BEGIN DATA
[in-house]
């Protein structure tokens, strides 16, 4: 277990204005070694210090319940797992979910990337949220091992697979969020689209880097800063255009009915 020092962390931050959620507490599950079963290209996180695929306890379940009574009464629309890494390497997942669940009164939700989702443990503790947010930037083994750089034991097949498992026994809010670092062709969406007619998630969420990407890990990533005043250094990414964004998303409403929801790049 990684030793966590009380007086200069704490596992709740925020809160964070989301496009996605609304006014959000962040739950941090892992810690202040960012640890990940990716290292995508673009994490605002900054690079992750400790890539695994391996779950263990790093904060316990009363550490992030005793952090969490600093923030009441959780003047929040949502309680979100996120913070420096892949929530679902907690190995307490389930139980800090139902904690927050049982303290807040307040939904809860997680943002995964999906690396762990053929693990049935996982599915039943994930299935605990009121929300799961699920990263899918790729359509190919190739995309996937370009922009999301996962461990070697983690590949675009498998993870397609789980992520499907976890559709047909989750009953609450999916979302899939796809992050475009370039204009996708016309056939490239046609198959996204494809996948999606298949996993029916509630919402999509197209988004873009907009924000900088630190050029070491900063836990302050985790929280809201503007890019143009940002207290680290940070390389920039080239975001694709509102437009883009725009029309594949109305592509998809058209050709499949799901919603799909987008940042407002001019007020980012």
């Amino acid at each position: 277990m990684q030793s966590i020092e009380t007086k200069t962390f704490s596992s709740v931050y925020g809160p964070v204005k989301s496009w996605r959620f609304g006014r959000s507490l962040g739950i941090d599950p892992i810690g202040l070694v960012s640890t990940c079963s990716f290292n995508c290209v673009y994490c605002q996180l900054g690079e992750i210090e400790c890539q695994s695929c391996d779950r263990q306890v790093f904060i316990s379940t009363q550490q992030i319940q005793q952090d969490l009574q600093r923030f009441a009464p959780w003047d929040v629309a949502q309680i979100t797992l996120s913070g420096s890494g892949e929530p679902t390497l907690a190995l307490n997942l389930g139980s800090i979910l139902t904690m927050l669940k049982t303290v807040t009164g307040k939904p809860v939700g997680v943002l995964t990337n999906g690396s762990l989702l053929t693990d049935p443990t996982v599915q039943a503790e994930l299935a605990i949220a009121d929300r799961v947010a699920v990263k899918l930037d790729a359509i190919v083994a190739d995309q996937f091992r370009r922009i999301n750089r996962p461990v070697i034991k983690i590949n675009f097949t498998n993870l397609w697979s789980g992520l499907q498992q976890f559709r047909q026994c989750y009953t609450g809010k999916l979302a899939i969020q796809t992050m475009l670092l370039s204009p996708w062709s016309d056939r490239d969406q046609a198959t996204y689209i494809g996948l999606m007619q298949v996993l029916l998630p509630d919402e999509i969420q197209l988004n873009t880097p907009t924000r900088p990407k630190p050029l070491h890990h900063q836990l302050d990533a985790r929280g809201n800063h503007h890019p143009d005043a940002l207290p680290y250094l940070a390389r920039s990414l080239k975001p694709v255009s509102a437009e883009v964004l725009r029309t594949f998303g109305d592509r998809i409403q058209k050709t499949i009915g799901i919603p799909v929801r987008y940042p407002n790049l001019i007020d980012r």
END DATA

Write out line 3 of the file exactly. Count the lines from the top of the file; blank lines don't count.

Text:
């Amino acid at each position: 277990m990684q030793s966590i020092e009380t007086k200069t962390f704490s596992s709740v931050y925020g809160p964070v204005k989301s496009w996605r959620f609304g006014r959000s507490l962040g739950i941090d599950p892992i810690g202040l070694v960012s640890t990940c079963s990716f290292n995508c290209v673009y994490c605002q996180l900054g690079e992750i210090e400790c890539q695994s695929c391996d779950r263990q306890v790093f904060i316990s379940t009363q550490q992030i319940q005793q952090d969490l009574q600093r923030f009441a009464p959780w003047d929040v629309a949502q309680i979100t797992l996120s913070g420096s890494g892949e929530p679902t390497l907690a190995l307490n997942l389930g139980s800090i979910l139902t904690m927050l669940k049982t303290v807040t009164g307040k939904p809860v939700g997680v943002l995964t990337n999906g690396s762990l989702l053929t693990d049935p443990t996982v599915q039943a503790e994930l299935a605990i949220a009121d929300r799961v947010a699920v990263k899918l930037d790729a359509i190919v083994a190739d995309q996937f091992r370009r922009i999301n750089r996962p461990v070697i034991k983690i590949n675009f097949t498998n993870l397609w697979s789980g992520l499907q498992q976890f559709r047909q026994c989750y009953t609450g809010k999916l979302a899939i969020q796809t992050m475009l670092l370039s204009p996708w062709s016309d056939r490239d969406q046609a198959t996204y689209i494809g996948l999606m007619q298949v996993l029916l998630p509630d919402e999509i969420q197209l988004n873009t880097p907009t924000r900088p990407k630190p050029l070491h890990h900063q836990l302050d990533a985790r929280g809201n800063h503007h890019p143009d005043a940002l207290p680290y250094l940070a390389r920039s990414l080239k975001p694709v255009s509102a437009e883009v964004l725009r029309t594949f998303g109305d592509r998809i409403q058209k050709t499949i009915g799901i919603p799909v929801r987008y940042p407002n790049l001019i007020d980012r």